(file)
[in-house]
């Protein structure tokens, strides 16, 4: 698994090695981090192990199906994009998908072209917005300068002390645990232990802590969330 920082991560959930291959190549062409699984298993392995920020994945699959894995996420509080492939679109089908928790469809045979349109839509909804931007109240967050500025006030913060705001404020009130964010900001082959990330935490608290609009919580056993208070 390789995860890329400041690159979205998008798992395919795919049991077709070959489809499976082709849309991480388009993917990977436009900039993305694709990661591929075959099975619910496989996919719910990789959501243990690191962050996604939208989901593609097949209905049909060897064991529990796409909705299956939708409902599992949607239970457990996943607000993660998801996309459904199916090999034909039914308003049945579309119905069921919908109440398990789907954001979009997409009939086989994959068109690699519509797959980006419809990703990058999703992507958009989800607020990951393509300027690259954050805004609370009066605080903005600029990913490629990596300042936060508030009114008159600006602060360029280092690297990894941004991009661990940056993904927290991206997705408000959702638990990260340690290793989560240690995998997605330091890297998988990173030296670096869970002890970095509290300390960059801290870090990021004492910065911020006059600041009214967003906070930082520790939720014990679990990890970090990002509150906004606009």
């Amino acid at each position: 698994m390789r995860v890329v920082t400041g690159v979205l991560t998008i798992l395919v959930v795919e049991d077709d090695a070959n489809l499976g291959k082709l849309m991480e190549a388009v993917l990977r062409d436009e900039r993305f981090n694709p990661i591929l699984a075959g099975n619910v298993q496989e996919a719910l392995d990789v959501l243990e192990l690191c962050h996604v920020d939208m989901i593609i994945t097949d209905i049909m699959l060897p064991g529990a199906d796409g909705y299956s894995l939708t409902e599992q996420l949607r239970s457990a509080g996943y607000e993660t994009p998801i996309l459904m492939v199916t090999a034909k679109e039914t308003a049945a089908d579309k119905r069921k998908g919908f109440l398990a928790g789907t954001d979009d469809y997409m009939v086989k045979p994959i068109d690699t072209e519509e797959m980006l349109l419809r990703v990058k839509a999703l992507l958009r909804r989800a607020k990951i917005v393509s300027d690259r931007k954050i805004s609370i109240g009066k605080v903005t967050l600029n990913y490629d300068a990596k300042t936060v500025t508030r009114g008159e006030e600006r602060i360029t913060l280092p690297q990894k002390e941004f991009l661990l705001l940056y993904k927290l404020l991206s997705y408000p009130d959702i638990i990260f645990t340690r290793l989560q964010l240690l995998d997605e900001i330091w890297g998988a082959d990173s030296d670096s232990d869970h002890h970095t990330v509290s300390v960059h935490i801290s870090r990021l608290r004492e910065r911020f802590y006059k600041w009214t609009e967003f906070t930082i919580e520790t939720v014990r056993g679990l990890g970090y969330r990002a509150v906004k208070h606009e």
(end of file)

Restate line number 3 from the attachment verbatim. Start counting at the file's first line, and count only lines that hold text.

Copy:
């Amino acid at each position: 698994m390789r995860v890329v920082t400041g690159v979205l991560t998008i798992l395919v959930v795919e049991d077709d090695a070959n489809l499976g291959k082709l849309m991480e190549a388009v993917l990977r062409d436009e900039r993305f981090n694709p990661i591929l699984a075959g099975n619910v298993q496989e996919a719910l392995d990789v959501l243990e192990l690191c962050h996604v920020d939208m989901i593609i994945t097949d209905i049909m699959l060897p064991g529990a199906d796409g909705y299956s894995l939708t409902e599992q996420l949607r239970s457990a509080g996943y607000e993660t994009p998801i996309l459904m492939v199916t090999a034909k679109e039914t308003a049945a089908d579309k119905r069921k998908g919908f109440l398990a928790g789907t954001d979009d469809y997409m009939v086989k045979p994959i068109d690699t072209e519509e797959m980006l349109l419809r990703v990058k839509a999703l992507l958009r909804r989800a607020k990951i917005v393509s300027d690259r931007k954050i805004s609370i109240g009066k605080v903005t967050l600029n990913y490629d300068a990596k300042t936060v500025t508030r009114g008159e006030e600006r602060i360029t913060l280092p690297q990894k002390e941004f991009l661990l705001l940056y993904k927290l404020l991206s997705y408000p009130d959702i638990i990260f645990t340690r290793l989560q964010l240690l995998d997605e900001i330091w890297g998988a082959d990173s030296d670096s232990d869970h002890h970095t990330v509290s300390v960059h935490i801290s870090r990021l608290r004492e910065r911020f802590y006059k600041w009214t609009e967003f906070t930082i919580e520790t939720v014990r056993g679990l990890g970090y969330r990002a509150v906004k208070h606009e």